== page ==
Studies reveal injury rates in greyhound & horse racing
From ANIMAL PEOPLE, October 2010:
(Actual press date November 3.)
SOMERVILLE, Mass.–The Massachusetts-based anti-greyhound
racing organization Grey2K USA on October 14, 2010 embarrassed the
Iowa greyhound racing industry for the second time in two years by
publishing an analysis of injuries to racing greyhounds.
Like the 2009 Grey2K report, the 2010 report is based on
data reported to the Iowa Racing & Gaming Commission. The 2009
report detailed injuries suffered by 101 greyhounds during 2008,
including 10 greyhounds who were euthanized due to the severity of
The 2010 Grey2K report makes clear that 2008 was actually
safer for racing greyhounds in Iowa than most years. Altogether,
Grey2K found, greyhounds suffered 530 injuries at the two remaining
Iowa tracks between January 2006 and August 2010.
Broken legs accounted for 57% of the reported injuries. The
remainder involved a range of other conditions. Other fractures,
muscle tears, and pulled muscles were next most common. 17% of the
injuries–almost twice the rate found in 2008–resulted in euthanasia.
Grey2K USA earlier in 2010 reported that the injury rate at
the Wheeling Island Hotel-Casino-Racetrack in West Virginia was the
highest at any track it had investigated, with more than 700
injuries to dogs occurring between January 2008 and September 2009,
resulting in 62 dog deaths or euthanasias.
The Grey2K findings were affirmed in August 2010, when the
Wheeling Island Hotel-Casino-Racetrack suspended racing to begin a
$400,000 track overhaul.
“Records filed with the West Virginia Racing Commission show
the number of injuries jumped from an average of 19 per month last
year to 27.4 per month for the first seven months of this year,”
reported Associated Press writer Vicki Smith. “The rate of
catastrophic injuries that a dog would not survive nearly doubled,
from 2.1 injuries per 100 races in January to 3.8 per 100 races in
Built in 1976, the Wheeling Island track was last
refurbished more than 20 years ago.
The horse racing industry has also been repeatedly
embarrassed in recent years by documentation of high rates of injury,
but data presented by University of Glasgow epidemiologist Tim Parkin
in June 2010 at the third Jockey Club summit on racehorse welfare and
safety called into question how much track surfaces really have to do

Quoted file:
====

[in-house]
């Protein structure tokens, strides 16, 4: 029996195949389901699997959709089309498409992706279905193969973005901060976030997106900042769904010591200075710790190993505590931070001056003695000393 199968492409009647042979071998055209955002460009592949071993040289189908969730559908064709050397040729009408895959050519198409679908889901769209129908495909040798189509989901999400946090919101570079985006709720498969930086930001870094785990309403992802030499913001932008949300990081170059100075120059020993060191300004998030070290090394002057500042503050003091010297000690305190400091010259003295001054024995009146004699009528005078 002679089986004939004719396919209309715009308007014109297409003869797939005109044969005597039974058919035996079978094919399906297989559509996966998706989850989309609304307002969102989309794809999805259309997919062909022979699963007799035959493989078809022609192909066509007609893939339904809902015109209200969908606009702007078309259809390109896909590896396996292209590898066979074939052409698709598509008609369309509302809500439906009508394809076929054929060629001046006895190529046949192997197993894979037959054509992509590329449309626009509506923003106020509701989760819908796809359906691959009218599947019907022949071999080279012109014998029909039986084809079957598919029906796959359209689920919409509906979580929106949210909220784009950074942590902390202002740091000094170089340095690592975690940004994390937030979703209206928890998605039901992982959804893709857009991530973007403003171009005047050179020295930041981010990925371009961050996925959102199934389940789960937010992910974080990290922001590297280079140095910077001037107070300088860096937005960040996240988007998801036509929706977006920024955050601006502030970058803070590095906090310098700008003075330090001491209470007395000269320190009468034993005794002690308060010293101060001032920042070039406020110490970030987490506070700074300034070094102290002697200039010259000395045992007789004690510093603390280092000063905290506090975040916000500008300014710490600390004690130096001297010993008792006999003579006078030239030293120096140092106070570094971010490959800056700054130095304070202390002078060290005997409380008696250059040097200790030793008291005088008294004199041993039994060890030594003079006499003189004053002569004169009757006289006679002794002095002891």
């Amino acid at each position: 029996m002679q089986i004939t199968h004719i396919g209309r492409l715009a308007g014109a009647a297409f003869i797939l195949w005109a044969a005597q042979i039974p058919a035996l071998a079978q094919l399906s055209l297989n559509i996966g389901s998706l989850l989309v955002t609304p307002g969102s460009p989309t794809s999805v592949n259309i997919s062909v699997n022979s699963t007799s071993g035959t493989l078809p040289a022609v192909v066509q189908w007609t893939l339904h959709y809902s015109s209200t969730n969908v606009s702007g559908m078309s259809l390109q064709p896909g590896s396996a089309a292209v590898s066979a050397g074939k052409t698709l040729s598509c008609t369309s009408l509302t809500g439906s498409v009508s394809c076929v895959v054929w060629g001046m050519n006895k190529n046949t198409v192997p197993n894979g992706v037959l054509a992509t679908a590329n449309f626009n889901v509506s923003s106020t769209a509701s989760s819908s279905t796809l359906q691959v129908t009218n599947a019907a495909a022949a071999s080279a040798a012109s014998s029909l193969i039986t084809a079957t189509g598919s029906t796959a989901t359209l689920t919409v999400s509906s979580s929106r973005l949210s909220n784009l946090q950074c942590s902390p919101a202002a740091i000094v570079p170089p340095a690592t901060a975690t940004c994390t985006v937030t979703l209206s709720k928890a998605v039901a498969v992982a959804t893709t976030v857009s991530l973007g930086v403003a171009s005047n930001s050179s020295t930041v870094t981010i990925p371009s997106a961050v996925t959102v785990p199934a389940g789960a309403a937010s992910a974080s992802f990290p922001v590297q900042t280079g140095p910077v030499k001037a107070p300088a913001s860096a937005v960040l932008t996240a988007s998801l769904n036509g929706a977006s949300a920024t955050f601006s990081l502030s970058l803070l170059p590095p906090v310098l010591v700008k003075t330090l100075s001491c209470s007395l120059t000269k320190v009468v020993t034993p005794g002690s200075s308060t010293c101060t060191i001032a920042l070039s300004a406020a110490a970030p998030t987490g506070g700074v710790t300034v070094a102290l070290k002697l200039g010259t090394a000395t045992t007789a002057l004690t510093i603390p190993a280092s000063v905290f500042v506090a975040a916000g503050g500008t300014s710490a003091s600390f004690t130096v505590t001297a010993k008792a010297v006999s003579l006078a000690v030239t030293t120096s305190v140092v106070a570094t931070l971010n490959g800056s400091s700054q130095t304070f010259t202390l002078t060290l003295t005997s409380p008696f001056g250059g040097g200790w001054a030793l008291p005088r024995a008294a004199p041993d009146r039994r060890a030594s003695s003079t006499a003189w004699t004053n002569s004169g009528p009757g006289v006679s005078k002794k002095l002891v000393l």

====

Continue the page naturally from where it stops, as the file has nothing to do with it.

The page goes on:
with the frequency of injuries.
The Parkin study “includes information from most racetracks
in the United States and Canada,” reported Associated Press writer
Jeffrey McMurray, and “covers more than 86% of all flat-racing
starts and steeplechase races between November 1, 2008 and October
However, McMurray explained, “The results cast little light
on one of the hottest debates in horse racing: whether injuries
would drop dramatically if dirt tracks converted to a synthetic or
rubberized surface. Synthetic tracks did have the lowest fatality
rate of any surface tested in the study, 1.78 fatal injuries for
every 1,000 starts, but Parkin said it was impossible to draw any
conclusions. For dirt tracks, the fatality rate was 2.14 per 1,000.
Turf tracks showed an injury rate of 1.78 deaths per 1,000
starts–the same as synthetic tracks.”
In addition, McMurray wrote, “The study found the distance
of a race and the weight carried by a horse had a statistically
insignificant effect on the injury rate.”
The largest factors in racehorse injury emerging from
Parkin’s analysis were the age and gender of the horses.
Explained McMurray, “The study showed colts were fatally
injured at a rate of 3.18 times out of every 1,000 starts, with an
even higher rate (4.06 per 1,000) for older male horses that hadn’t
been gelded. The rate was much lower for fillies (1.84 fatalities per
1,000 starts) and mares (1.66 per 1,000).”
Both critics and defenders of horse racing often attribute
high injury rates to people who race their horses too often, too
young, but the Parkin study found that two-year-old horses had a
rate of suffering fatal injury of only about half the rate found